|About this Recording
8.553793 - VIVALDI: Dresden Concertos, Vol. 2
The second volume in the series of works that could be described as the 'Dresden Concerti', though that title is a commercial appendage rather than a factual ascription.
As frequently stated, Vivaldi was a prolific composer who wrote over 500 concertos, and at one point was writing them at around the rate of two per week. Yet even these had to be squeezed into the time left between writing around 100 operas.
He seemed to be happy to write concertos for all and sundry, and when some outstanding musicians from the court in Dresden visited Venice, Vivaldi struck up a friendship with the violinist, Johann Pisendel. He was to study with Vivaldi as a violinist in 1712, and probably payed visits to the great man on subsequent occasions. He eventually returned to Dresden, where it is claimed he became the most celebrated exponent of the instrument in Germany. He was probably the inspiration for a series of concertos which now exist in manuscript in the Dresden Saxony Landesbiblothek, and were supposedly used by Pisendel and the orchestra at the court.
They are, as with nearly all the concertos by Vivaldi, in the fast - slow - fast format, though the truncated central movement in the F major lasts but a few bars. The precise date of composition is not known, and we are not even sure whether they were all original compositions for Dresden.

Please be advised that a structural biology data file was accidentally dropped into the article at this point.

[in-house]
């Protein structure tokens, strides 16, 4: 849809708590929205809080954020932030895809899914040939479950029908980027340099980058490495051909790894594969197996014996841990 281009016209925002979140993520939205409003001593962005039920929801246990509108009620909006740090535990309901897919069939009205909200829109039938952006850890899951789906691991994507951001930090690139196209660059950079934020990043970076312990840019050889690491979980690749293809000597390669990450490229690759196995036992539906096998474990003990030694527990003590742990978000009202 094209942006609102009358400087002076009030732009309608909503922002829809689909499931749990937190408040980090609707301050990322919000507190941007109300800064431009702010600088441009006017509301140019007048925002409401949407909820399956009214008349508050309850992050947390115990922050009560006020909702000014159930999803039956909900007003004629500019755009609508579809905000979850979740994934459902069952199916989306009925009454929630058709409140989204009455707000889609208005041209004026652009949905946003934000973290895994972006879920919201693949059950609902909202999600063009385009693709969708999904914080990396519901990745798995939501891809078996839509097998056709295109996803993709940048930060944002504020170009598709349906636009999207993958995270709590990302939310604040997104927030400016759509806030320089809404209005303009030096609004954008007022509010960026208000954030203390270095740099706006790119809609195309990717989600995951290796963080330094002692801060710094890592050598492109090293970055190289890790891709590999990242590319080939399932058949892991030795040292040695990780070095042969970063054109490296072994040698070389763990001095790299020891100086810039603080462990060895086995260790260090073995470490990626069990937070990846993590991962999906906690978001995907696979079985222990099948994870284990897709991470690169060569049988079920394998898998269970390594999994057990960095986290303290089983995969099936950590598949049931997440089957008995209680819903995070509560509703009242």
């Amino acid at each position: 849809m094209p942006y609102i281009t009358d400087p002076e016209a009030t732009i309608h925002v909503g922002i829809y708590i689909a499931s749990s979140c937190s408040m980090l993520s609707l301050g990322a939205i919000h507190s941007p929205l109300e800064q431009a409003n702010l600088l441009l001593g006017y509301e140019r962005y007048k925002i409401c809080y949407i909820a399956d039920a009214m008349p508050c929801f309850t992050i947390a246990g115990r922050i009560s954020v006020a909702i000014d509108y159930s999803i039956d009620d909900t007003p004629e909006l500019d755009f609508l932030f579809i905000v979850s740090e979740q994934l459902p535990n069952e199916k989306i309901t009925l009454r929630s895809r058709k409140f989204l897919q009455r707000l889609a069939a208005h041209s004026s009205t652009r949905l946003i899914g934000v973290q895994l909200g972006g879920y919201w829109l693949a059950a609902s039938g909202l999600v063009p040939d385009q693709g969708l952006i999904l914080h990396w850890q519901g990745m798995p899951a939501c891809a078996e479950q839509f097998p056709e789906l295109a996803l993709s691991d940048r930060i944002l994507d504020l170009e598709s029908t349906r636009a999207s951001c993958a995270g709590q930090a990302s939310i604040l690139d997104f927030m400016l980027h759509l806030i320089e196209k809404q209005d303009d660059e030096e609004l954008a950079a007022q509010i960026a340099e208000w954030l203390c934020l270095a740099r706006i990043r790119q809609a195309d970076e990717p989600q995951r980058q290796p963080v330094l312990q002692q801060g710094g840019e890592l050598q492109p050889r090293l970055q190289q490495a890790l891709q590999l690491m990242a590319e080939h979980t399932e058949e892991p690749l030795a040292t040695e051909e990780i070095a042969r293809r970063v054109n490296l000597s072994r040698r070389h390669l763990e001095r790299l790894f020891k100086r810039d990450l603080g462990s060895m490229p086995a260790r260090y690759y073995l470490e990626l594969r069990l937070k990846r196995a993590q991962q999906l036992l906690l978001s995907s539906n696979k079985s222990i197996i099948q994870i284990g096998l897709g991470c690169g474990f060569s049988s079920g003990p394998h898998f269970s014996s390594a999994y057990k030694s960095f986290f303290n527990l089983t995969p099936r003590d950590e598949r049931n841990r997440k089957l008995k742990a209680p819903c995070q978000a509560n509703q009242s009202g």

Some are more in the format of a concertante, the soloist just coming to the fore for short periods, though moments demand tremendous dexterity from the soloist. Here they are performed by the leader of the Accademia I Filarmonici, Alberto Martini. The orchestra normally play without a conductor, and is an 'occasional' ensemble formed from outstanding Italian freelance musicians specialising in authentic instrument performances.
The Filarmonici now has an on-going relationship with Naxos, the present recording being part of their contribution to the complete orchestral works of Vivaldi being recorded by Naxos. The present disc was recorded in Verona, June 1995.
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